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Seventh
by L. E. Bryce

Category: Erotica/Erotic Romance/Romance
Description: Two years ago, Elantho's lover drowned in a terrible accident. Now, still grieving, he is sent south to the island of Tash to recruit Eshandri, son of the local matriarch, to join the Blue House of Lachant. What Elantho finds, however, is a powerful being who does not need instruction, and who offers Elantho the promise of a freedom he has never known--and a love he never thought to experience.
eBook Publisher: Phaze, 2009
eBookwise Release Date: May 2009

eBookeBook

16 Reader Ratings:
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Available eBook Formats: OEBFF Format (IMP) [147 KB]
Words: 28500
Reading time: 81-114 min.


It began with a look, a careless smile over a pile of unmended nets.

At first, shocked by his lowborn suitor's lack of manners, and the hand that reached for his, Elantho had furiously glanced away. But Omis did not care about his princely rank, and even seemed to find his haughty refusals amusing. So it might have remained--Omis forever making hopeless overtures, and Elantho refusing them--had the inscrutable gods not kindled some spark between them.

Perhaps the solstice festival had worked its magic on them. Sacred to the Lady of the Waters, the longest day of the year was a time for feasting, dancing, and unbridled gaiety. That day and the long, warm twilight which followed wrought a change. Suddenly Omis's earthy ways seemed appealing, his shy advances irresistible. Elantho knew it could not have been the beer or watered wine he had drunk that day, for as a talevé who could not stomach alcohol he had been careful.

When Omis leaned in to kiss him he did not pull away, and did not want to. In that moment, Elantho wanted to be held by strong arms, wanted to feel that special glow other lovers shared.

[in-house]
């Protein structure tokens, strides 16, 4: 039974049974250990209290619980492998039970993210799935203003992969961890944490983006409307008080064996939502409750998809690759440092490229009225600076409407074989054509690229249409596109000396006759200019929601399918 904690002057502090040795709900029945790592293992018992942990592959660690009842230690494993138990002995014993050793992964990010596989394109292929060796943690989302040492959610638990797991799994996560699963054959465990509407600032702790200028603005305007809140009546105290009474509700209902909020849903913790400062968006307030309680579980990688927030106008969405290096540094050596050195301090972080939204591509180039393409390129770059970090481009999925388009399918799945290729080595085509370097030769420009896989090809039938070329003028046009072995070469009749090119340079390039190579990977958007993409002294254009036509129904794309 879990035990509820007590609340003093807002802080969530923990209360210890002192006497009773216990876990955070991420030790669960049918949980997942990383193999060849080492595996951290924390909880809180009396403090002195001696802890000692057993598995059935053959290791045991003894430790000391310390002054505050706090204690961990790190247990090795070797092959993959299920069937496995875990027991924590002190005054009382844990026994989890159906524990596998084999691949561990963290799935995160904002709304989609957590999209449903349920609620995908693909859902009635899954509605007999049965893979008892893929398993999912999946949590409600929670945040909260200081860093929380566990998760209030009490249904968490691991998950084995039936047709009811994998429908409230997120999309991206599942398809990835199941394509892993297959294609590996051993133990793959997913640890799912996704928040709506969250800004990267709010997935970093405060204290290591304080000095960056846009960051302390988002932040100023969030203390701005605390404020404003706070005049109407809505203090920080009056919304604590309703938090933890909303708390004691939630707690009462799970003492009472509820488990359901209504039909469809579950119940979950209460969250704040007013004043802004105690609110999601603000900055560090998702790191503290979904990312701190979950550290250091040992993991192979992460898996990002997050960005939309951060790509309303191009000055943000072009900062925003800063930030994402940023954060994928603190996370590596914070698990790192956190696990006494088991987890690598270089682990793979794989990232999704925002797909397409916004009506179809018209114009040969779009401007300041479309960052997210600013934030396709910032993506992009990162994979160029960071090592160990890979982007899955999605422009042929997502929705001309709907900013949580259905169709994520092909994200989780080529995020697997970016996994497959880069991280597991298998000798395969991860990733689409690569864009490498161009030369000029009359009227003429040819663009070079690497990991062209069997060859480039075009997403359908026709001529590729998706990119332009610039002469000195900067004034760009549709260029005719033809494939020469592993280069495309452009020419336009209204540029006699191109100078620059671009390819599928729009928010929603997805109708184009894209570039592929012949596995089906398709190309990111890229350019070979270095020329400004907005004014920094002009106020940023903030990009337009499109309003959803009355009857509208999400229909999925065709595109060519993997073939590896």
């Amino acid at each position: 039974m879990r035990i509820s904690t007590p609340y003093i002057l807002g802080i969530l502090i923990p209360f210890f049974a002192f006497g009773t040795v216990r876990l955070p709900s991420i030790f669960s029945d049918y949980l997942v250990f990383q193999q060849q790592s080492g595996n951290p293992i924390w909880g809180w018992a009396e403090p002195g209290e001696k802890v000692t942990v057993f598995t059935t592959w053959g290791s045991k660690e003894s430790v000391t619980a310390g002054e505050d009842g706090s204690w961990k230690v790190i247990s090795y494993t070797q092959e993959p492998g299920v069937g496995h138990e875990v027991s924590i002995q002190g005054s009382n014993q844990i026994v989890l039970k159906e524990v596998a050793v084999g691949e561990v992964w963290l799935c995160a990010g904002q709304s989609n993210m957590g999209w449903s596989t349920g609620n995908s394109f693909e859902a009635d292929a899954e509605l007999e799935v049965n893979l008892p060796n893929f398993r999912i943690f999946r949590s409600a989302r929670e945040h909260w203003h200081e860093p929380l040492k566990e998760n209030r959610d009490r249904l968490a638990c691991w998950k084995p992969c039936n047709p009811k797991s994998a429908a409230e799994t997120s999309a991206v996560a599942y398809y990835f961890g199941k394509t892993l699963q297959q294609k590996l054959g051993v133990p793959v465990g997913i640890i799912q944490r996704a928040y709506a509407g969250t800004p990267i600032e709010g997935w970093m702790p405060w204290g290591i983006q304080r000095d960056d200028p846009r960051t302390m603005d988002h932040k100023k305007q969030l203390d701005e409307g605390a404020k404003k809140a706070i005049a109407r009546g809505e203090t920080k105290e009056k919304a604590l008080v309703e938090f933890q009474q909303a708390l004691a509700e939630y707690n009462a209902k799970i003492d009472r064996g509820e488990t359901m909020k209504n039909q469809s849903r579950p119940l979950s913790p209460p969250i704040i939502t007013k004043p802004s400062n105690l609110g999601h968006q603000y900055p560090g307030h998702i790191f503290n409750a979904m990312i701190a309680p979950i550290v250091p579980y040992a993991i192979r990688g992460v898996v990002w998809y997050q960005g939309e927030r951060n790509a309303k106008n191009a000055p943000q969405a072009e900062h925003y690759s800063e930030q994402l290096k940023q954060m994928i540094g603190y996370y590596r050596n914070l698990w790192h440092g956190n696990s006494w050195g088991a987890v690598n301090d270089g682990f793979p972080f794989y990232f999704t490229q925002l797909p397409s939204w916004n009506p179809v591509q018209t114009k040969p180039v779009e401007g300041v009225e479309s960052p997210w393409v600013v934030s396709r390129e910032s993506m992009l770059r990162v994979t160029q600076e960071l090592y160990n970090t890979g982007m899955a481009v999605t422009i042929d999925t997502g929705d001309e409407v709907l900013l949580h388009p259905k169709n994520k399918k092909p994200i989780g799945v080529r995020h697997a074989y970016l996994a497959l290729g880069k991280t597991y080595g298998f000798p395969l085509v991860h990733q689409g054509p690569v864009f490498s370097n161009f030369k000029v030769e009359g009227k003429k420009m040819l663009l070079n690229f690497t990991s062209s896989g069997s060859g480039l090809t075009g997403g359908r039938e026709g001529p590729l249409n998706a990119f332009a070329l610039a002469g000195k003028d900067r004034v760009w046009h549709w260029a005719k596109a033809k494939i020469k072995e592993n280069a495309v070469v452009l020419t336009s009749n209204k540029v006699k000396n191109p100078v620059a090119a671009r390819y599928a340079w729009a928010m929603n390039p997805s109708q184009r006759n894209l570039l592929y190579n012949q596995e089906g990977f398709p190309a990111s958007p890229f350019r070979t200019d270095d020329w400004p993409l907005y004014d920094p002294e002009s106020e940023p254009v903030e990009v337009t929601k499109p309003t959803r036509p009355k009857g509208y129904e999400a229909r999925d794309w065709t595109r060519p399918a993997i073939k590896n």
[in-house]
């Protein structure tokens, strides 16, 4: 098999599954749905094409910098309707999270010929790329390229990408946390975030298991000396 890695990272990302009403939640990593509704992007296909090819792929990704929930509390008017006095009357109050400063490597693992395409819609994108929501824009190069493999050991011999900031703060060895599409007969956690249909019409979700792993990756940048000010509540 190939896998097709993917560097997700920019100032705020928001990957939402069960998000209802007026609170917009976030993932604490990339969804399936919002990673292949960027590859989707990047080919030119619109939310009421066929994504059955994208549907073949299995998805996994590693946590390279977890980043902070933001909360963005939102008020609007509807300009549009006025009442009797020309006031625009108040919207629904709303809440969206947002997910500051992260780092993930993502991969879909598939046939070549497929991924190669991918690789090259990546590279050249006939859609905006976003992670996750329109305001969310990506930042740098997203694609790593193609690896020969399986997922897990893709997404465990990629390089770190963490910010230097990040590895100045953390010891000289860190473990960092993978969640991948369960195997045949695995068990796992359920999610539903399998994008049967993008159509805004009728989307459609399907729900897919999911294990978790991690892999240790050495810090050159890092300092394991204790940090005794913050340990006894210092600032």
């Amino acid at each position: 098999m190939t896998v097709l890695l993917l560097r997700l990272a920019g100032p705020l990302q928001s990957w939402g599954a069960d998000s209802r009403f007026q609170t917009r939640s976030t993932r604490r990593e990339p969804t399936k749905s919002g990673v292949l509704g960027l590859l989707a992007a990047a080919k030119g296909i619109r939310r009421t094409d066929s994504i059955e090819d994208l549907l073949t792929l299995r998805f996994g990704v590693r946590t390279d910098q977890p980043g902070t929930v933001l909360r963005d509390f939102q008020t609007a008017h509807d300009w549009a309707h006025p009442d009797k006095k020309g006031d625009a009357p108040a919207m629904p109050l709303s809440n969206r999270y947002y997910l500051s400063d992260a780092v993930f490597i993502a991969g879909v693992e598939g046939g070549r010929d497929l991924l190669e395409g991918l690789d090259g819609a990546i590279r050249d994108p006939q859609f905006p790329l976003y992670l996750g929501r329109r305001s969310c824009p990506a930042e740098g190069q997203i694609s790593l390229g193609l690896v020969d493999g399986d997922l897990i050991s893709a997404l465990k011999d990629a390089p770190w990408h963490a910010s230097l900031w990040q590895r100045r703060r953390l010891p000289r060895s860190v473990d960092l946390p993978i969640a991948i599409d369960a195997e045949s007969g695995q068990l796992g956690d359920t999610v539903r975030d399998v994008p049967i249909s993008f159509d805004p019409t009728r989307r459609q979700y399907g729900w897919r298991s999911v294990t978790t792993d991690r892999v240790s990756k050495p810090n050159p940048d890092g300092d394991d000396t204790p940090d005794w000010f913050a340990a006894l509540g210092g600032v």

Torches lit the gentle dusk, yet no one saw them under the spreading oak, nor would have commented if they had. The Lady's male consorts often found themselves attracted to each other--why should they not be, when the goddess made them all so beautiful?

Omis took him in his arms, yet as their lips met, Elantho suspected his lover had no more sexual experience than he. It made no difference. Clumsiness meant nothing on this night. Royal rank disappeared in the dark. Elantho did not care that Omis had coarse ways and coarser speech. All that mattered was how he felt, and who made him feel that way, because it was the first time.

On this night of love, no one gave much thought to the future. No one contemplated death.

Had he suspected the dream would end so abruptly, Elantho might have withheld his heart and never experienced love, and so avoided the pain when, only two days later, Omis's life ended in a tangle of fishing nets, a horrific accident that should never have been.

After donning mourning gray, Elantho boarded the funeral ship that would take Omis to his watery grave. When the pallbearers reverently slid the weighted shroud over the side, he saw it sink into the depths, a flash of white quickly swallowed by the fathomless green-gray sea, and it seemed that all his hope vanished with it.

On the day the new Blue House was dedicated, Elantho received as a keepsake the silver pin Omis should have worn as a totem upon his lapel. Elantho stared at the hrill in his palm, the sea creature's curves blurring with his tears, and in a fit of anguish and revulsion flung the jewel as far out into the sea as his strength allowed. Those who saw thought him foolish, dwelling too long on someone he had barely known and scarcely loved.

Elantho did not care what they thought. In fact, he welcomed their derision, for it meant they would keep their distance. They would not love him, and he in turn would never have to love again.


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